BERLIN (AP) _ After 17 years on the run, a Palestinian woman charged in the bloody 1977 hijacking of a Lufthansa airliner goes on trial Monday in Hamburg.

Suhaila al Sayeh, 43, was the only one of four Palestinian hijackers to survive when German anti-terrorist police stormed the plane in Mogadishu, Somalia, and freed the 87 people on board.

She was severely wounded, served a short prison term in Somalia, then disappeared. She was arrested in 1994 in Oslo, Norway, where she had lived for about three years under a new identity with her husband and young daughter.

Rejecting her claims that she was only a soldier following orders during the hijacking, Norway extradited her to Germany on Nov. 25 to face charges of hijacking, attempted murder and being an accomplice to the murder of the Boeing's captain, Juergen Schumann.

Several of the hostages described al Sayeh as having been especially unscrupulous. ``She and the leader ... were the most brutal,'' Beate Keller, who was on the plane, said in a recent interview.

Her attorney, Hajo Wandschneider, said in a newspaper interview that al Sayeh has nothing to do with terrorism anymore. ``She has completely broken with the past,'' he said.

The plane was hijacked Oct. 13, 1977, en route from Majorca to Frankfurt. After stopovers in Rome, Cyprus and several Mideastern cities, the plane ended up in Mogadishu, the Somali capital.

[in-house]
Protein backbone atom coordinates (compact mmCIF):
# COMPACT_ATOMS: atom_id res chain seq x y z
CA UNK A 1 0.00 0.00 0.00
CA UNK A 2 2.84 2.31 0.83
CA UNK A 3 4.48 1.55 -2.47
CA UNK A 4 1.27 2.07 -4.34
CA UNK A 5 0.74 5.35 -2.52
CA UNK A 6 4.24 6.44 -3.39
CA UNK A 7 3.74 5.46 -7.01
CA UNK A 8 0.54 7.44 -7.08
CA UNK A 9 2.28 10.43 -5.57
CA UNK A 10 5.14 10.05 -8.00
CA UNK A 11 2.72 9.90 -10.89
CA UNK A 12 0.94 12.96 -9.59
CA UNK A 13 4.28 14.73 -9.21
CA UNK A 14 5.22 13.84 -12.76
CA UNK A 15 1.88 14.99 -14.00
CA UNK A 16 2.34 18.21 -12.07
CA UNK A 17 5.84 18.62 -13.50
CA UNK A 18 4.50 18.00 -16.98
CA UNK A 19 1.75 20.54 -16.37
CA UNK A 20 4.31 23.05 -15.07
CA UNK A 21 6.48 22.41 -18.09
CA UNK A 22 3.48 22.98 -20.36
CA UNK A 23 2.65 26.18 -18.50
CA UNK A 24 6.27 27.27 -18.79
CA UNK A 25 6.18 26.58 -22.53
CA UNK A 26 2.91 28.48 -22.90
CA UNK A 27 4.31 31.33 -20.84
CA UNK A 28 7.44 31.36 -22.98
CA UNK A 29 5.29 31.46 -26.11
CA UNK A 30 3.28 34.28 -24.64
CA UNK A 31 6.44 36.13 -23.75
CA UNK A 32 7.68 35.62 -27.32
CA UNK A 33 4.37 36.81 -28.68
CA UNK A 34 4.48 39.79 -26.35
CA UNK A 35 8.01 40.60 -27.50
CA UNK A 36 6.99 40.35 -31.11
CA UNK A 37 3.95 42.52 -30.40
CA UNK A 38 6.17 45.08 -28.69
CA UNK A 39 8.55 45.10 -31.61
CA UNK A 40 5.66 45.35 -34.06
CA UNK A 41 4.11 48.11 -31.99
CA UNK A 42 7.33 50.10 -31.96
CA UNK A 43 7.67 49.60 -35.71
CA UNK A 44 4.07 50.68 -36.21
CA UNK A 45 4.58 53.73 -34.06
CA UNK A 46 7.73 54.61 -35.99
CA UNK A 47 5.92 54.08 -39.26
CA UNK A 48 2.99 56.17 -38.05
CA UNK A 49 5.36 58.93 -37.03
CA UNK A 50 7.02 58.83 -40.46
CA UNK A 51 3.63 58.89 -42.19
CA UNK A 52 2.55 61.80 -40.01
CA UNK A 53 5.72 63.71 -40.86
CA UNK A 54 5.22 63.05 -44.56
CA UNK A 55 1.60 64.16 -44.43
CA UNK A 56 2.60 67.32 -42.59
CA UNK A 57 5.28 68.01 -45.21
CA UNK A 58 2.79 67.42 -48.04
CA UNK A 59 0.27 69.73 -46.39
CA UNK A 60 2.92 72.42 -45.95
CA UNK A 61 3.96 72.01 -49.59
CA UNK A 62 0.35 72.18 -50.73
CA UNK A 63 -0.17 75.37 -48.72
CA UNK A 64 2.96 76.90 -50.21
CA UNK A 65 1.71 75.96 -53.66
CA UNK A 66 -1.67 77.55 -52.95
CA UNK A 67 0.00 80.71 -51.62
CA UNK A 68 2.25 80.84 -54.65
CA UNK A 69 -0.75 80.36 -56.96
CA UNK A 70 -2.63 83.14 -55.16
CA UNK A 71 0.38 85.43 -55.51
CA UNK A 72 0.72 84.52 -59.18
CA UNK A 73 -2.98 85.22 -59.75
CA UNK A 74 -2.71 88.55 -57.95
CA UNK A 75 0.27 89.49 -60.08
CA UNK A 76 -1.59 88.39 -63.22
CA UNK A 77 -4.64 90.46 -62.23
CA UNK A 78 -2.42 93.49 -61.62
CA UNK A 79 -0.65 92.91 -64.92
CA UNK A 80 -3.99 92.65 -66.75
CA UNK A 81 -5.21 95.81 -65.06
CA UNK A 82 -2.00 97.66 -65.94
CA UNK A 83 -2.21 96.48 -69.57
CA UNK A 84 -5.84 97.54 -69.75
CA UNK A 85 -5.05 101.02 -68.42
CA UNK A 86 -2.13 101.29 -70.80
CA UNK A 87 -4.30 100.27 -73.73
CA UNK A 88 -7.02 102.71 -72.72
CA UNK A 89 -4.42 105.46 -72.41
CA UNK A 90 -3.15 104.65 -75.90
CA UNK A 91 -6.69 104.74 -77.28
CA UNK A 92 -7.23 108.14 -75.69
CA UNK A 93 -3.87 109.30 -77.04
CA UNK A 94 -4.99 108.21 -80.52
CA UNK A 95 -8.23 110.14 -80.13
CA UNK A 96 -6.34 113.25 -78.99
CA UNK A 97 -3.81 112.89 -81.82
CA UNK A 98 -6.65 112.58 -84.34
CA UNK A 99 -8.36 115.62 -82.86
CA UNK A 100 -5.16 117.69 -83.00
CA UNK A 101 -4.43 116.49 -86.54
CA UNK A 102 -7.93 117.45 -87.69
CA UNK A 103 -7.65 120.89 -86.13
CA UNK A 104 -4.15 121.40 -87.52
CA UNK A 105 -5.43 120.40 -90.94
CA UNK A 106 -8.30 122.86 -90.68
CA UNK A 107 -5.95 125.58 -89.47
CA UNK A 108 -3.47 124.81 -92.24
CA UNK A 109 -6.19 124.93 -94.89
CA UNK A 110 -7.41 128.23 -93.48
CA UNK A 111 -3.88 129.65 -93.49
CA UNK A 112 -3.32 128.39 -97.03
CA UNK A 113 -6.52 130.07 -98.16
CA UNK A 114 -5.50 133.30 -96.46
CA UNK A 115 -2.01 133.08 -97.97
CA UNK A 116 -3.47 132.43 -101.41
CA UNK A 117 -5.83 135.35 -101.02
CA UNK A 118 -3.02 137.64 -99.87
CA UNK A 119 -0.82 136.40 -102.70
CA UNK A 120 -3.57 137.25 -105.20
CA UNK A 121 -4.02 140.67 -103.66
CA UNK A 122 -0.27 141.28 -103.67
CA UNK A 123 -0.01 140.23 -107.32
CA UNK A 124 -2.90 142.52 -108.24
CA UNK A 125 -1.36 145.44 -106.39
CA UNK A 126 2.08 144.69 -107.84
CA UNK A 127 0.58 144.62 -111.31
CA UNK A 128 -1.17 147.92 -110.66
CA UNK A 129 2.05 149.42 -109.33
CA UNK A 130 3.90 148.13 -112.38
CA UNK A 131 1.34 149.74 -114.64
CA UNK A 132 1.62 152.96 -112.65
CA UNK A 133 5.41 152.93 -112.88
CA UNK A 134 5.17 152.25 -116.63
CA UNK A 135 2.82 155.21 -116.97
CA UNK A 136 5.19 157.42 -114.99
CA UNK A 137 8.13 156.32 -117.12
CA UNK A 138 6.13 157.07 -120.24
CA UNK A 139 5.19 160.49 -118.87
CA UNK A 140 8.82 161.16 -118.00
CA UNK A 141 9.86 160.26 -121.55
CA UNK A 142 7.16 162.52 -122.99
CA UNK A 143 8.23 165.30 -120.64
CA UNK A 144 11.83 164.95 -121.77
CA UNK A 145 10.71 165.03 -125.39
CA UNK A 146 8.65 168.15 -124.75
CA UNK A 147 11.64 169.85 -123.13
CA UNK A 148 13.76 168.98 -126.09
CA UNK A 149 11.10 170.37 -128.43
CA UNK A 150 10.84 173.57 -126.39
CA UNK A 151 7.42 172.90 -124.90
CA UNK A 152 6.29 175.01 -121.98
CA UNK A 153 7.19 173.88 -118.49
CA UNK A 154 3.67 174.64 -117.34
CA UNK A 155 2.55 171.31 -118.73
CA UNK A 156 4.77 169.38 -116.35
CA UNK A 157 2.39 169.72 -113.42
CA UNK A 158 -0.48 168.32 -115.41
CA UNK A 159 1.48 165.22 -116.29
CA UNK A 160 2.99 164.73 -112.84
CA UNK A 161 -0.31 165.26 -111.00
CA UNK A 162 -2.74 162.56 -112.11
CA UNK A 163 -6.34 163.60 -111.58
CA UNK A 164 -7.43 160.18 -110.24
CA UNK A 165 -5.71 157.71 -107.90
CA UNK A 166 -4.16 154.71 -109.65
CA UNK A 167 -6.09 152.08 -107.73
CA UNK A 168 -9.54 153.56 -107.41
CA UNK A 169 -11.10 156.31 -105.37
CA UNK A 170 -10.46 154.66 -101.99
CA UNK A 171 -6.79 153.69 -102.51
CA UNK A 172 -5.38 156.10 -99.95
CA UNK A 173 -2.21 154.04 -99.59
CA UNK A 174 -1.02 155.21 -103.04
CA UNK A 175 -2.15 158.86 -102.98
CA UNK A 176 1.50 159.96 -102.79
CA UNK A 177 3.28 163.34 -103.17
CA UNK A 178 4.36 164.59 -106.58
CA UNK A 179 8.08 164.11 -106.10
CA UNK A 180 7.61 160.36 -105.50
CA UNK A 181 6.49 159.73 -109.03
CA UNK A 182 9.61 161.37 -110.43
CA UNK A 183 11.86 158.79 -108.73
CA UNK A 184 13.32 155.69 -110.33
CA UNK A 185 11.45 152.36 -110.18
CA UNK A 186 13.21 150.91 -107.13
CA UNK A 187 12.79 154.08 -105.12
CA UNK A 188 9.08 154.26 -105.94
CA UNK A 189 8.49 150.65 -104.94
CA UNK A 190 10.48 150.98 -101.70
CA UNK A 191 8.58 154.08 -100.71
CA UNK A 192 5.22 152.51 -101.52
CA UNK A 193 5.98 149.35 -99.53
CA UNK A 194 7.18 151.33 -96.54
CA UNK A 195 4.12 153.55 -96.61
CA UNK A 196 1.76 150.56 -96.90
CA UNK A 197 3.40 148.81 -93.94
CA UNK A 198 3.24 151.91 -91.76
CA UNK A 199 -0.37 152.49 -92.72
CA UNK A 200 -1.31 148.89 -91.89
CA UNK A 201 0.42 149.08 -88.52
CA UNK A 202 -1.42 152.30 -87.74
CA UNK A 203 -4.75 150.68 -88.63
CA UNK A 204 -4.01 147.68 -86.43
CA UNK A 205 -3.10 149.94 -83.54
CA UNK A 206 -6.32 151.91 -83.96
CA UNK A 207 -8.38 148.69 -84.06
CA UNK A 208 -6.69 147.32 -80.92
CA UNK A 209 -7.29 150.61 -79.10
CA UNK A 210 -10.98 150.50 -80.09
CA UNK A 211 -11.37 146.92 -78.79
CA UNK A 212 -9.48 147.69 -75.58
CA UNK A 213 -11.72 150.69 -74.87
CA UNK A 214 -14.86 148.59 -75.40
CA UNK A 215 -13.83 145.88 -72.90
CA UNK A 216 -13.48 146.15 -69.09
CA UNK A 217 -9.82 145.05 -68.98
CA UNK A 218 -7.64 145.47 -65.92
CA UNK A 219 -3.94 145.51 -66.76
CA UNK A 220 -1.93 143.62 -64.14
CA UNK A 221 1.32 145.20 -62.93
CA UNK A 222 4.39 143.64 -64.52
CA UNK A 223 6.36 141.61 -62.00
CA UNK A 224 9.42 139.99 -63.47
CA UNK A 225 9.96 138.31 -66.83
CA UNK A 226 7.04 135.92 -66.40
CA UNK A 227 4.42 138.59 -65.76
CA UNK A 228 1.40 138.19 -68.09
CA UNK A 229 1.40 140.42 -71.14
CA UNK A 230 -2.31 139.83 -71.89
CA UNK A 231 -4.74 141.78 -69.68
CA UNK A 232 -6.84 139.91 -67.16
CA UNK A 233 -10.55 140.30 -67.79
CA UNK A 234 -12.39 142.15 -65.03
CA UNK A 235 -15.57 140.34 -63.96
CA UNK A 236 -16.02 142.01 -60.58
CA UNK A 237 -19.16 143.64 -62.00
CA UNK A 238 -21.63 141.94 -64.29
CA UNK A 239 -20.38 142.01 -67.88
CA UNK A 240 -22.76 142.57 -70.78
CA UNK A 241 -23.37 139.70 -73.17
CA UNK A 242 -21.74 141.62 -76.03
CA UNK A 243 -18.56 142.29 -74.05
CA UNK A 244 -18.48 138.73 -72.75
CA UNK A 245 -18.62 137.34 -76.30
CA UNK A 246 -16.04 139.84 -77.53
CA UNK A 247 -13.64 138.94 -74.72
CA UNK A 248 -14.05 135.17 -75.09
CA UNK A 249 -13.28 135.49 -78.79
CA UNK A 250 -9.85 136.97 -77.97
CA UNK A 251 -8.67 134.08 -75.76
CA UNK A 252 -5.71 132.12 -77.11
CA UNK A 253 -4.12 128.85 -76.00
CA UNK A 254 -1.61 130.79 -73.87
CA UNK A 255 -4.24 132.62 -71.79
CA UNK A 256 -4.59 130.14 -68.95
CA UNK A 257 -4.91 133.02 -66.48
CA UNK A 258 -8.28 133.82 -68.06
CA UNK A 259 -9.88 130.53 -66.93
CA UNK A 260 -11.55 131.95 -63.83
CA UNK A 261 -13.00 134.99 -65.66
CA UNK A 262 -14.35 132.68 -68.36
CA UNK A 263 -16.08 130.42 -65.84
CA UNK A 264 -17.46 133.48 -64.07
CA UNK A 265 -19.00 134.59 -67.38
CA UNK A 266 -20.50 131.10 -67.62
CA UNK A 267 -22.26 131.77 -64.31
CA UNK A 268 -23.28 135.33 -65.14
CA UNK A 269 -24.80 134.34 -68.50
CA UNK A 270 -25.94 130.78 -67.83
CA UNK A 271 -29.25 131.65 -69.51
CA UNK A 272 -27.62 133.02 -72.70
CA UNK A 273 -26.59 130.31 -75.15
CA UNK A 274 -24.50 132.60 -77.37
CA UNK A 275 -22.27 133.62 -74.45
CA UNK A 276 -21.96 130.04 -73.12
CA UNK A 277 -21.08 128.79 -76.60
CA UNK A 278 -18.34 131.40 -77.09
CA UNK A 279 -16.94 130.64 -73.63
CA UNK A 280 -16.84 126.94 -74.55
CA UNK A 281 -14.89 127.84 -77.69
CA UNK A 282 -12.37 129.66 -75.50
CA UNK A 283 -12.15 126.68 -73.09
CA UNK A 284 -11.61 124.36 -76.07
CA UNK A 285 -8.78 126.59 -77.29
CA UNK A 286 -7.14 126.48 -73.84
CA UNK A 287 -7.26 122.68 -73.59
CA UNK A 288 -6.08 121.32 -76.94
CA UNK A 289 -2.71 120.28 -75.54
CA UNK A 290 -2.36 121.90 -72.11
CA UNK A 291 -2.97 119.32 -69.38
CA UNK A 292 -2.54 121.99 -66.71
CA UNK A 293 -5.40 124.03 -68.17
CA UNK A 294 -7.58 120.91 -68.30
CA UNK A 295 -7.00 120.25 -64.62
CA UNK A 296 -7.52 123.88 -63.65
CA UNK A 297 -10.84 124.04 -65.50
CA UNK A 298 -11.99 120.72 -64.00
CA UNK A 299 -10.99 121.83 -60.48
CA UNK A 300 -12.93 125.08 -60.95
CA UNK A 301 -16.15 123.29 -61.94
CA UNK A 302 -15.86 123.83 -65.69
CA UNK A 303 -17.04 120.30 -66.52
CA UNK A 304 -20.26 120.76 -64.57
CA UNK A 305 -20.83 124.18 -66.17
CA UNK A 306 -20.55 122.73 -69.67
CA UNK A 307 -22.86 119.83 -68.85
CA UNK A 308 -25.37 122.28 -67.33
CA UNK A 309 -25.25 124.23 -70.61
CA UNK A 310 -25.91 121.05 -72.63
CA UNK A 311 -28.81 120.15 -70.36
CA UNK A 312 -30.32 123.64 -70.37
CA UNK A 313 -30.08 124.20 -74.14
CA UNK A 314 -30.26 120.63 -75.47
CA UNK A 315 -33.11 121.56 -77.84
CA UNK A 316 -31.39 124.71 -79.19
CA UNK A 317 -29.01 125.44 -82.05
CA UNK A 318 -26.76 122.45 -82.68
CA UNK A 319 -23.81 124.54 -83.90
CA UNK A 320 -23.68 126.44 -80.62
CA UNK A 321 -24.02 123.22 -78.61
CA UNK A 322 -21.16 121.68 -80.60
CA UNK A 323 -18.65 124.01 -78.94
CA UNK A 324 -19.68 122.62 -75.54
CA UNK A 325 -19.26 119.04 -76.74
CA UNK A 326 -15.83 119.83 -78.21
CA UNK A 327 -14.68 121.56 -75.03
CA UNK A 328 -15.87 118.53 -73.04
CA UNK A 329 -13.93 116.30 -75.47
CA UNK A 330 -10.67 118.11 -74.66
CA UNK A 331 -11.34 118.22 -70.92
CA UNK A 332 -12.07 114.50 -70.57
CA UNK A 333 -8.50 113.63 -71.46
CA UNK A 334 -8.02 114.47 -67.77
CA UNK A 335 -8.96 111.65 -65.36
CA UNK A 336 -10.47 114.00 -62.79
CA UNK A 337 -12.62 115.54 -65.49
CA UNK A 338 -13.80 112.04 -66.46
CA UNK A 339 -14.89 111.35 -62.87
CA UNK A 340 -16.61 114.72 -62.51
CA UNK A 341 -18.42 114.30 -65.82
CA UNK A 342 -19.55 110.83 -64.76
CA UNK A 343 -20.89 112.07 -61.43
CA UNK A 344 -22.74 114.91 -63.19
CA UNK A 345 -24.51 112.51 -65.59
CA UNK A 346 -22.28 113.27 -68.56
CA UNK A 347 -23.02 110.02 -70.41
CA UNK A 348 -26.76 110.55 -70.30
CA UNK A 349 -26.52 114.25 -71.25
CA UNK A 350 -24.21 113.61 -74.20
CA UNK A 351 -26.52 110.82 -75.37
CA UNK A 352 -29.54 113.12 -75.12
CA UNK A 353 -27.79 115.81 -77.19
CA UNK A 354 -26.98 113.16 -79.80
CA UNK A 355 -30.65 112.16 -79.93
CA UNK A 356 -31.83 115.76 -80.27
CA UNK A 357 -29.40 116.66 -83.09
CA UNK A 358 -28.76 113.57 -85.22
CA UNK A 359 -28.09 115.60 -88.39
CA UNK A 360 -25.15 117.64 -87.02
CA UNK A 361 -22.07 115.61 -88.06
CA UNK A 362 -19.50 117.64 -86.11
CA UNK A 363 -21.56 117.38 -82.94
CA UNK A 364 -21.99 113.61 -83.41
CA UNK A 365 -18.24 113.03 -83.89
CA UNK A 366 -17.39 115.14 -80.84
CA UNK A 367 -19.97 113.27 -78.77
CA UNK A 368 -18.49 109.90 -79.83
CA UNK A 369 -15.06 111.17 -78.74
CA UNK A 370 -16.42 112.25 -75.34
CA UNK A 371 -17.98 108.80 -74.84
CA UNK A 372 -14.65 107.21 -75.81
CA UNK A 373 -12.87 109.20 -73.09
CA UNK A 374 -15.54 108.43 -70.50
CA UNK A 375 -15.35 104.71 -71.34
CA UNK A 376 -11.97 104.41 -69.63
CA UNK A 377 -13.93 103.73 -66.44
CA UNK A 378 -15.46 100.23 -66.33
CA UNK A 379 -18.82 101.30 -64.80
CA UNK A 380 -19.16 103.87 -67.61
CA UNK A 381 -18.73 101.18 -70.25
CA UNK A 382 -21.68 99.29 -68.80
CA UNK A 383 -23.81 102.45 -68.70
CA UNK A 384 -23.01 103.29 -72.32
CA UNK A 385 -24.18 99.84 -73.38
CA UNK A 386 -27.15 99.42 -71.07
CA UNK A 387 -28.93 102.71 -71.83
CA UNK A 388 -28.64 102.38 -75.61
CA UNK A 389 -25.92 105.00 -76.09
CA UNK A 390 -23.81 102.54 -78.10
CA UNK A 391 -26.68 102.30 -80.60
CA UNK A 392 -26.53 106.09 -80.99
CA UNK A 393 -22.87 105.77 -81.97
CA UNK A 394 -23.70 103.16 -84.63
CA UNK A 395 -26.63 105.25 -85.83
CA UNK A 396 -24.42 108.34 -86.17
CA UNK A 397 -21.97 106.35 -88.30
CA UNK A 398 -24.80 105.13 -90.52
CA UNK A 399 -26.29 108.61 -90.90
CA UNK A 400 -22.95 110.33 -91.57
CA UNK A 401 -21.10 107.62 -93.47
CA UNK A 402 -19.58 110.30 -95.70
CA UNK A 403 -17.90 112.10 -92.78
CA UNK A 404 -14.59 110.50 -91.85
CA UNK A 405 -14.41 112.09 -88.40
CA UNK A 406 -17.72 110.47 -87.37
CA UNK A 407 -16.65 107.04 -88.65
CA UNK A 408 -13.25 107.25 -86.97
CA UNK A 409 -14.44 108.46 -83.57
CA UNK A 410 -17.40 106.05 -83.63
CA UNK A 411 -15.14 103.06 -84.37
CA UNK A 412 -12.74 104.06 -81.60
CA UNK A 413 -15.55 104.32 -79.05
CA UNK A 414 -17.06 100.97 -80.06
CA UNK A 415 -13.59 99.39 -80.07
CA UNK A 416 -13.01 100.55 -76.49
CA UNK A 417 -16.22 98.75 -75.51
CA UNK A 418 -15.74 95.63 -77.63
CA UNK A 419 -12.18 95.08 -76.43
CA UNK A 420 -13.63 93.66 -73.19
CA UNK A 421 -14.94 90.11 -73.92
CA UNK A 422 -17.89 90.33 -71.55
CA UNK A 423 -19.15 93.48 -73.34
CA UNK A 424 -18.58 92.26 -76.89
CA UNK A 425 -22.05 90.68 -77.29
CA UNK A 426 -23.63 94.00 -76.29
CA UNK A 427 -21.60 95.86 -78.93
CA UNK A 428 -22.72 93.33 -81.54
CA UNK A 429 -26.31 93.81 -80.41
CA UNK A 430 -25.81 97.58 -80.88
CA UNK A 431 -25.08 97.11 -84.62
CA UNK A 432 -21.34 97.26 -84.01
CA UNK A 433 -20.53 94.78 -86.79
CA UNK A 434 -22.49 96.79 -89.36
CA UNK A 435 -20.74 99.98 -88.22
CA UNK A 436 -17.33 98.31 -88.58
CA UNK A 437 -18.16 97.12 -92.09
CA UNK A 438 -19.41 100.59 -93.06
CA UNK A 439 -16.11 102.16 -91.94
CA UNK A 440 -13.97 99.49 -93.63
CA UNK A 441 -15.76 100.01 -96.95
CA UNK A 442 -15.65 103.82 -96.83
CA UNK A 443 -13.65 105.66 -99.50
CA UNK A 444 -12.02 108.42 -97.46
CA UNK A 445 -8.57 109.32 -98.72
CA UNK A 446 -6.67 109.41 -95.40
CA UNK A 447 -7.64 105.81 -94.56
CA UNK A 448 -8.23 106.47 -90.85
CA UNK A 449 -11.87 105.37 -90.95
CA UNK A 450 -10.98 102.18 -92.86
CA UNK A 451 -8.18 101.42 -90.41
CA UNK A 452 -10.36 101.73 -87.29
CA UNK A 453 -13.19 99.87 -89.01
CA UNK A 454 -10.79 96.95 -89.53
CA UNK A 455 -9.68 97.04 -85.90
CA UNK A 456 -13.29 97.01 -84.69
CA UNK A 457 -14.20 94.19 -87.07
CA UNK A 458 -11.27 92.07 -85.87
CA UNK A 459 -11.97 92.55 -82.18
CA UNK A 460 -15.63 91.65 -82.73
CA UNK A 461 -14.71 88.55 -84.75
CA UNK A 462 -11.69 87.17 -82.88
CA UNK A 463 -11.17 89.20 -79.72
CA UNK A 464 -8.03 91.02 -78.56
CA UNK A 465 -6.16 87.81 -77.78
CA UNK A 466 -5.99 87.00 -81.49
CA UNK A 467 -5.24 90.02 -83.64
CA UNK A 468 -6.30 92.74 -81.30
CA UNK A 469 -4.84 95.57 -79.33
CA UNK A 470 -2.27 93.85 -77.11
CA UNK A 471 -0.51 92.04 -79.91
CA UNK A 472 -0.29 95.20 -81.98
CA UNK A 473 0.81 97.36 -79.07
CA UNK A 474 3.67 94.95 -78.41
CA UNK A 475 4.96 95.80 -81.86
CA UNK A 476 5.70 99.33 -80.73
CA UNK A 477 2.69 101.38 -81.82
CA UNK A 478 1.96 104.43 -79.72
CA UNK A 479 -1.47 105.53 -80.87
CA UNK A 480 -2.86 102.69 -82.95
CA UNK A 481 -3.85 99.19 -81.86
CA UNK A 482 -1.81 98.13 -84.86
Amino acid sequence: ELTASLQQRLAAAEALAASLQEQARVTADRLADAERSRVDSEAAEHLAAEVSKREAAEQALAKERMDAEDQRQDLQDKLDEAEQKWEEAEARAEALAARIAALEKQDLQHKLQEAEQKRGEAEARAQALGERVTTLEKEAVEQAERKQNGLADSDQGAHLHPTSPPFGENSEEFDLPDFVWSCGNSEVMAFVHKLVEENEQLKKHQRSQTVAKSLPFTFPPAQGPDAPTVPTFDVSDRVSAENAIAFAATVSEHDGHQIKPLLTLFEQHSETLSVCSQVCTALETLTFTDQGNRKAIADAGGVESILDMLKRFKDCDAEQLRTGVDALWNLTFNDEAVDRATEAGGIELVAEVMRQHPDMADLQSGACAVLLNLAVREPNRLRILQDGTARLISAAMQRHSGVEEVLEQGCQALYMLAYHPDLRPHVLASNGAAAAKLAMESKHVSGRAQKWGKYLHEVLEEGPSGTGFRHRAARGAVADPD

The hijackers, from the Popular Front for the Liberation of Palestine, were demanding the release of imprisoned group members and of left-wing terrorists of Germany's Red Army Faction.

German authorities broke off negotiations after the captain was shot and killed in Aden, Yemen. The hijackers also threatened to kill the 83 passengers and remaining four crew members.

A special unit of German anti-terrorist police started a fire on the runway in Mogadishu and locked two of the hijackers in the cockpit. They tossed blinding-light grenades, but the terrorists opened fire anyway and threw two hand grenades.

The three male hijackers were killed in the shoot-out and two German sharpshooters were wounded.

Despite her injuries, al Sayeh reportedly raised the victory sign as she was being led off the plane.